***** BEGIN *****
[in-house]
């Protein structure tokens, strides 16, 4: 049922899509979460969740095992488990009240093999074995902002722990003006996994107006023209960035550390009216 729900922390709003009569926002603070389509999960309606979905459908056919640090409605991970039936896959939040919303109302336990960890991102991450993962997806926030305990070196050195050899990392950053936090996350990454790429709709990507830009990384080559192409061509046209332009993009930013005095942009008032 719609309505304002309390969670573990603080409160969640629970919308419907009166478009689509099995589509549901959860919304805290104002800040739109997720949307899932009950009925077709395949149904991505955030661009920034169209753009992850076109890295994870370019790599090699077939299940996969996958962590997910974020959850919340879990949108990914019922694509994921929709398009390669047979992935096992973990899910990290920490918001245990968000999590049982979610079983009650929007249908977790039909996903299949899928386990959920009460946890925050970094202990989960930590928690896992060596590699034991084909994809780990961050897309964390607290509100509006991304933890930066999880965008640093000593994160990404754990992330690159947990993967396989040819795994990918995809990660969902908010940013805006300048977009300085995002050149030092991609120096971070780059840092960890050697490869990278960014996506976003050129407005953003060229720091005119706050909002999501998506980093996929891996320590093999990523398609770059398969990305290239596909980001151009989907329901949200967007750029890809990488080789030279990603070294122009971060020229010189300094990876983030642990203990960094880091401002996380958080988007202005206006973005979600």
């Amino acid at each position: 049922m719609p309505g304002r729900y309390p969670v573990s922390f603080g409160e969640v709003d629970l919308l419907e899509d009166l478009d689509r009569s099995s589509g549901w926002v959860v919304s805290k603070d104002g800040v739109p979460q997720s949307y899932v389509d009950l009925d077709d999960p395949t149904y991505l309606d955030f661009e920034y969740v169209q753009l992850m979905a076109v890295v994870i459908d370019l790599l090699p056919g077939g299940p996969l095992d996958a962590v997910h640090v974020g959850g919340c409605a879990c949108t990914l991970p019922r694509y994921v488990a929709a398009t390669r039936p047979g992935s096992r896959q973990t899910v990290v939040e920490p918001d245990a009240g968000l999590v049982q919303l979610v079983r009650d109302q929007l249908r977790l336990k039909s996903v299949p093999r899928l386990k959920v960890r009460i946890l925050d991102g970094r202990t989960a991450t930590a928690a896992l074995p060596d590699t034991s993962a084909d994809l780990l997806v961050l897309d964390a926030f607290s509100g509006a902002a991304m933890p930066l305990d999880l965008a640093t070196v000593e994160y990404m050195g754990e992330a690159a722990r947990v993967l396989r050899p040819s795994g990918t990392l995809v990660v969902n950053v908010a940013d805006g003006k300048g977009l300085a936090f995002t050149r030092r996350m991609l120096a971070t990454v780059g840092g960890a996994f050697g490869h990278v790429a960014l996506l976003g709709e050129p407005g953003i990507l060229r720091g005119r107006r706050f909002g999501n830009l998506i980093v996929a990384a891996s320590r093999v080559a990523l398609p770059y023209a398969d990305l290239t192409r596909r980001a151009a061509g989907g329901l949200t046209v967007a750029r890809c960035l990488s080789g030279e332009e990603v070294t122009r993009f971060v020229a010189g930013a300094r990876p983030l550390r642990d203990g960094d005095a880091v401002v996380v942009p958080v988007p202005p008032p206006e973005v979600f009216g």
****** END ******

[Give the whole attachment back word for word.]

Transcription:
[in-house]
């Protein structure tokens, strides 16, 4: 049922899509979460969740095992488990009240093999074995902002722990003006996994107006023209960035550390009216 729900922390709003009569926002603070389509999960309606979905459908056919640090409605991970039936896959939040919303109302336990960890991102991450993962997806926030305990070196050195050899990392950053936090996350990454790429709709990507830009990384080559192409061509046209332009993009930013005095942009008032 719609309505304002309390969670573990603080409160969640629970919308419907009166478009689509099995589509549901959860919304805290104002800040739109997720949307899932009950009925077709395949149904991505955030661009920034169209753009992850076109890295994870370019790599090699077939299940996969996958962590997910974020959850919340879990949108990914019922694509994921929709398009390669047979992935096992973990899910990290920490918001245990968000999590049982979610079983009650929007249908977790039909996903299949899928386990959920009460946890925050970094202990989960930590928690896992060596590699034991084909994809780990961050897309964390607290509100509006991304933890930066999880965008640093000593994160990404754990992330690159947990993967396989040819795994990918995809990660969902908010940013805006300048977009300085995002050149030092991609120096971070780059840092960890050697490869990278960014996506976003050129407005953003060229720091005119706050909002999501998506980093996929891996320590093999990523398609770059398969990305290239596909980001151009989907329901949200967007750029890809990488080789030279990603070294122009971060020229010189300094990876983030642990203990960094880091401002996380958080988007202005206006973005979600």
């Amino acid at each position: 049922m719609p309505g304002r729900y309390p969670v573990s922390f603080g409160e969640v709003d629970l919308l419907e899509d009166l478009d689509r009569s099995s589509g549901w926002v959860v919304s805290k603070d104002g800040v739109p979460q997720s949307y899932v389509d009950l009925d077709d999960p395949t149904y991505l309606d955030f661009e920034y969740v169209q753009l992850m979905a076109v890295v994870i459908d370019l790599l090699p056919g077939g299940p996969l095992d996958a962590v997910h640090v974020g959850g919340c409605a879990c949108t990914l991970p019922r694509y994921v488990a929709a398009t390669r039936p047979g992935s096992r896959q973990t899910v990290v939040e920490p918001d245990a009240g968000l999590v049982q919303l979610v079983r009650d109302q929007l249908r977790l336990k039909s996903v299949p093999r899928l386990k959920v960890r009460i946890l925050d991102g970094r202990t989960a991450t930590a928690a896992l074995p060596d590699t034991s993962a084909d994809l780990l997806v961050l897309d964390a926030f607290s509100g509006a902002a991304m933890p930066l305990d999880l965008a640093t070196v000593e994160y990404m050195g754990e992330a690159a722990r947990v993967l396989r050899p040819s795994g990918t990392l995809v990660v969902n950053v908010a940013d805006g003006k300048g977009l300085a936090f995002t050149r030092r996350m991609l120096a971070t990454v780059g840092g960890a996994f050697g490869h990278v790429a960014l996506l976003g709709e050129p407005g953003i990507l060229r720091g005119r107006r706050f909002g999501n830009l998506i980093v996929a990384a891996s320590r093999v080559a990523l398609p770059y023209a398969d990305l290239t192409r596909r980001a151009a061509g989907g329901l949200t046209v967007a750029r890809c960035l990488s080789g030279e332009e990603v070294t122009r993009f971060v020229a010189g930013a300094r990876p983030l550390r642990d203990g960094d005095a880091v401002v996380v942009p958080v988007p202005p008032p206006e973005v979600f009216g």